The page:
I sauntered back to my place now in men’s wear and began to count backwards from 500. Soon an overdressed security guard passed by to receive orders from the manager. With their command session complete, the manager stared me down on his way back to the popcorn machine. When I reach one, I left my place in line and headed for the silver door again.
My second attempt at freeing my packages was easier than my first. The clerk was so busy mechanically taking admissions for the line to the left that she didn’t see me sneak through the silver door. The security guard was so busy watching the clerk he had no idea I was on the stairs. And I can only assume that the manager was so mesmerized by the popcorn machine he hadn’t noticed I was no longer in line.
I got to the platform without interruption and raced down the center isle looking for the shelf with my package. I was at more than half way across the loft when the security guard yelled in gruff security guy language, “Hey you“.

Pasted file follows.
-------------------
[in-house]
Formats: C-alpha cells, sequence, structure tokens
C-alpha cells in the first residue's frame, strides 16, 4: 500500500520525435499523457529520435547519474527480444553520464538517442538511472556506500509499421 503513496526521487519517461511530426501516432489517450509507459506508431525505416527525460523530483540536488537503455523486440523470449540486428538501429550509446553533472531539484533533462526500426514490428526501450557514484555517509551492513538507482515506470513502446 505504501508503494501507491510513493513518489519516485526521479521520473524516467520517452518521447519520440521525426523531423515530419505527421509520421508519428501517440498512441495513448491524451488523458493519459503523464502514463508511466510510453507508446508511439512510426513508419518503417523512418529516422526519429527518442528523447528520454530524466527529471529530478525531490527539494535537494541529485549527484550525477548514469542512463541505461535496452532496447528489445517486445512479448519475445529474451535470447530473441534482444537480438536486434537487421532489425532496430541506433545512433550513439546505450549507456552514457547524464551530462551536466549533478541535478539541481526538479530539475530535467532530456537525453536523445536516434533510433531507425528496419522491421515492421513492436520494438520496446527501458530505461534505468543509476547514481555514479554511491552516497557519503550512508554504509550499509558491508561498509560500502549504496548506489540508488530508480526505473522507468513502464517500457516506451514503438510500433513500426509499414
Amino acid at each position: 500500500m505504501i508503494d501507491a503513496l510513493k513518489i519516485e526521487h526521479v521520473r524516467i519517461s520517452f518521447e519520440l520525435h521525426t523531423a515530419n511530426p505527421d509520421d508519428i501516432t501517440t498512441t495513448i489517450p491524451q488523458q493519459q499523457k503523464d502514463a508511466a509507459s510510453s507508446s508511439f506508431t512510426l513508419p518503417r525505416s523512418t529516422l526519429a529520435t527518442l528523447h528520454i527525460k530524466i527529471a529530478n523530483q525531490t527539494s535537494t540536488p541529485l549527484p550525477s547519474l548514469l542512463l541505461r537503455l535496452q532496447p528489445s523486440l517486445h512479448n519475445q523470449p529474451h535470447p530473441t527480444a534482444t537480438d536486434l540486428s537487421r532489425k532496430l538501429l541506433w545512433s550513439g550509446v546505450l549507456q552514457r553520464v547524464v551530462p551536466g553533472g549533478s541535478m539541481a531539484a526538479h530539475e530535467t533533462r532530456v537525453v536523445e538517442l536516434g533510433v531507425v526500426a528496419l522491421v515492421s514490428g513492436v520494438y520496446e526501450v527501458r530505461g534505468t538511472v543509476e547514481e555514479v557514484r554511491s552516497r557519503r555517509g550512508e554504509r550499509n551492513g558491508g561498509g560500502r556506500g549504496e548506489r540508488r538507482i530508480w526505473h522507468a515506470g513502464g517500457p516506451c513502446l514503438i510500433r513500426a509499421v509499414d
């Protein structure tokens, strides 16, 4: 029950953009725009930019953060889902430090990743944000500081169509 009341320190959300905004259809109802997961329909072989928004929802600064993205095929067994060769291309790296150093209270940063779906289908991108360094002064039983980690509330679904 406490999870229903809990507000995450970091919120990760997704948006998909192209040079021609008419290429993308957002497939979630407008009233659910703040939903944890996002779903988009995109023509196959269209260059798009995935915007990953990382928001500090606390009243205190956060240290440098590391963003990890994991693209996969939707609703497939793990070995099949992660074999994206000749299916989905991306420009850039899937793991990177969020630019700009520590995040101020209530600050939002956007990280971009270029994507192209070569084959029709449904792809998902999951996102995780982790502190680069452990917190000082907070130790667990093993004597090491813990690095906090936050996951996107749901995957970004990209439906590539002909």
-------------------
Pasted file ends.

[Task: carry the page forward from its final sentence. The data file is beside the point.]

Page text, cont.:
I glanced over my shoulder once then resumed scanning for my shelf. As expected, the manager came huffing and puffing around the security guard demanding to know why I was disobeying his instructions.
“I told you to be patient and I would get this problem resolved“, he barked.
Turing I answered very methodically, “look [capitalize], I paid your clerk at the cash register almost 3 hours ago for my packages and it is clear that you aren’t going to get things moving. I am pretty sure my packages are right there,“ I said pointing to the first shelf at my right. “If you let me get my packages, the line to the left will have one less person in it and you can go back to managing your lay away problem from the popcorn machine”.